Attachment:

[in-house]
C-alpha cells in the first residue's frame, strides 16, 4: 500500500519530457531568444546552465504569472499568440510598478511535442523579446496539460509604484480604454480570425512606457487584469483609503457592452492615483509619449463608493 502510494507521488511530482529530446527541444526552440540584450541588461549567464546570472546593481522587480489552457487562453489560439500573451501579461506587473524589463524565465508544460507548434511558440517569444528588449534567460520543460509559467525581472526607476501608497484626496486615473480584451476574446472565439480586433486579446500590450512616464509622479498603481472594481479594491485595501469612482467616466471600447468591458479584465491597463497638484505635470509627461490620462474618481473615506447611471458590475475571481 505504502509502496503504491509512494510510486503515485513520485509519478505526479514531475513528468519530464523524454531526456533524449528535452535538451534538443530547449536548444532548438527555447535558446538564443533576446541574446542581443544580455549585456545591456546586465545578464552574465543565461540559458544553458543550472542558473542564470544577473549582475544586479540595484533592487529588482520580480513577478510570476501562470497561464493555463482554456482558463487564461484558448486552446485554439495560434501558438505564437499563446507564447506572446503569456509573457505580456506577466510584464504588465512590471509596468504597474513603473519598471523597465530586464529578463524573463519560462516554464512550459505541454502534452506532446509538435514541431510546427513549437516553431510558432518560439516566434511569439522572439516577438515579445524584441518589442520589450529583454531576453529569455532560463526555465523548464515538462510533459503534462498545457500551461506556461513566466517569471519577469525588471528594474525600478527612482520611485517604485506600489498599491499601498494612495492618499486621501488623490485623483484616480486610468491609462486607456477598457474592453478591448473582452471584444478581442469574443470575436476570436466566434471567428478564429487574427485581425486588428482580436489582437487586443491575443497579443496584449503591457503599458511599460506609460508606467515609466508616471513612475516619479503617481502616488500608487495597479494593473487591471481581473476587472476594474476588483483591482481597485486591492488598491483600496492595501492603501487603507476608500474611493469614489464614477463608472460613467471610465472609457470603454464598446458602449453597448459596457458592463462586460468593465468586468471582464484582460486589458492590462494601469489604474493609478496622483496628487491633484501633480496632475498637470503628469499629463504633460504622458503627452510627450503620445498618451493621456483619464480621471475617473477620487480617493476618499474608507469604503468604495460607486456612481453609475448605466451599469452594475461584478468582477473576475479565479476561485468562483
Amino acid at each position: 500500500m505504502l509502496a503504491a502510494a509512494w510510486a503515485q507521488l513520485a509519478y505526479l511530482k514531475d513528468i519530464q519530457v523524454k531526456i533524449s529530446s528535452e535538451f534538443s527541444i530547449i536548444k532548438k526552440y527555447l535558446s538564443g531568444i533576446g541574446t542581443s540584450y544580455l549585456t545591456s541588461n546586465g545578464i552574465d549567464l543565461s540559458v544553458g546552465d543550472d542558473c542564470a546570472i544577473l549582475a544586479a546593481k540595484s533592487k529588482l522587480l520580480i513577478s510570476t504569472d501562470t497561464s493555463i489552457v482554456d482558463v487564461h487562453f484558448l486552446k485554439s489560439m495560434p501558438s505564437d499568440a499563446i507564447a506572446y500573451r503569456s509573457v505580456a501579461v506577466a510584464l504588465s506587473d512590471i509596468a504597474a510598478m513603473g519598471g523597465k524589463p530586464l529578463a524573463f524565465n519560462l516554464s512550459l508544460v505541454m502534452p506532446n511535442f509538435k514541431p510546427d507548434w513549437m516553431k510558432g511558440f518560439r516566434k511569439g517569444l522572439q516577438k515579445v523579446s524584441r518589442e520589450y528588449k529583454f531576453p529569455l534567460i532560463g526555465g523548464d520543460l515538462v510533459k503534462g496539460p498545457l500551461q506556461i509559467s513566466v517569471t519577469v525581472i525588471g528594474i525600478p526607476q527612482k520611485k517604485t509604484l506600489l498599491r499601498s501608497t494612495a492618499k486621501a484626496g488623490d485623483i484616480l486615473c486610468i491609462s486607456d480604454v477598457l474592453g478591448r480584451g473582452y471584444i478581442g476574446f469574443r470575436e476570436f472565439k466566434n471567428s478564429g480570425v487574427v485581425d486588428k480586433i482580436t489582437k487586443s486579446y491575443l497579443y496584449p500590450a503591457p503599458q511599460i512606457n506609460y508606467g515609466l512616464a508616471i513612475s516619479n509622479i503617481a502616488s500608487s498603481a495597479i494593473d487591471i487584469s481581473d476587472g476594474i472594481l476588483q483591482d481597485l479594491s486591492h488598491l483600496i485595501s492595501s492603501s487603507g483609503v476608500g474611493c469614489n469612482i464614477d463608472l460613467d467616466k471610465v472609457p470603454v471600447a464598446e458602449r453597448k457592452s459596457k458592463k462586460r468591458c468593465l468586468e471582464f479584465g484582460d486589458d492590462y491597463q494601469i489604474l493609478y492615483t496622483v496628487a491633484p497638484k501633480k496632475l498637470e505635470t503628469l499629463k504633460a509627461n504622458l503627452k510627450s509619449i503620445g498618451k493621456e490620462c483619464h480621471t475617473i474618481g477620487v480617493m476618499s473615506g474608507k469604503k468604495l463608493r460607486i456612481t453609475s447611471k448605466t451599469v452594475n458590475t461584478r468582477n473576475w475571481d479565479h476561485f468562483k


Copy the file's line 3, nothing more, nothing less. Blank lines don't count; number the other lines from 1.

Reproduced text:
Amino acid at each position: 500500500m505504502l509502496a503504491a502510494a509512494w510510486a503515485q507521488l513520485a509519478y505526479l511530482k514531475d513528468i519530464q519530457v523524454k531526456i533524449s529530446s528535452e535538451f534538443s527541444i530547449i536548444k532548438k526552440y527555447l535558446s538564443g531568444i533576446g541574446t542581443s540584450y544580455l549585456t545591456s541588461n546586465g545578464i552574465d549567464l543565461s540559458v544553458g546552465d543550472d542558473c542564470a546570472i544577473l549582475a544586479a546593481k540595484s533592487k529588482l522587480l520580480i513577478s510570476t504569472d501562470t497561464s493555463i489552457v482554456d482558463v487564461h487562453f484558448l486552446k485554439s489560439m495560434p501558438s505564437d499568440a499563446i507564447a506572446y500573451r503569456s509573457v505580456a501579461v506577466a510584464l504588465s506587473d512590471i509596468a504597474a510598478m513603473g519598471g523597465k524589463p530586464l529578463a524573463f524565465n519560462l516554464s512550459l508544460v505541454m502534452p506532446n511535442f509538435k514541431p510546427d507548434w513549437m516553431k510558432g511558440f518560439r516566434k511569439g517569444l522572439q516577438k515579445v523579446s524584441r518589442e520589450y528588449k529583454f531576453p529569455l534567460i532560463g526555465g523548464d520543460l515538462v510533459k503534462g496539460p498545457l500551461q506556461i509559467s513566466v517569471t519577469v525581472i525588471g528594474i525600478p526607476q527612482k520611485k517604485t509604484l506600489l498599491r499601498s501608497t494612495a492618499k486621501a484626496g488623490d485623483i484616480l486615473c486610468i491609462s486607456d480604454v477598457l474592453g478591448r480584451g473582452y471584444i478581442g476574446f469574443r470575436e476570436f472565439k466566434n471567428s478564429g480570425v487574427v485581425d486588428k480586433i482580436t489582437k487586443s486579446y491575443l497579443y496584449p500590450a503591457p503599458q511599460i512606457n506609460y508606467g515609466l512616464a508616471i513612475s516619479n509622479i503617481a502616488s500608487s498603481a495597479i494593473d487591471i487584469s481581473d476587472g476594474i472594481l476588483q483591482d481597485l479594491s486591492h488598491l483600496i485595501s492595501s492603501s487603507g483609503v476608500g474611493c469614489n469612482i464614477d463608472l460613467d467616466k471610465v472609457p470603454v471600447a464598446e458602449r453597448k457592452s459596457k458592463k462586460r468591458c468593465l468586468e471582464f479584465g484582460d486589458d492590462y491597463q494601469i489604474l493609478y492615483t496622483v496628487a491633484p497638484k501633480k496632475l498637470e505635470t503628469l499629463k504633460a509627461n504622458l503627452k510627450s509619449i503620445g498618451k493621456e490620462c483619464h480621471t475617473i474618481g477620487v480617493m476618499s473615506g474608507k469604503k468604495l463608493r460607486i456612481t453609475s447611471k448605466t451599469v452594475n458590475t461584478r468582477n473576475w475571481d479565479h476561485f468562483k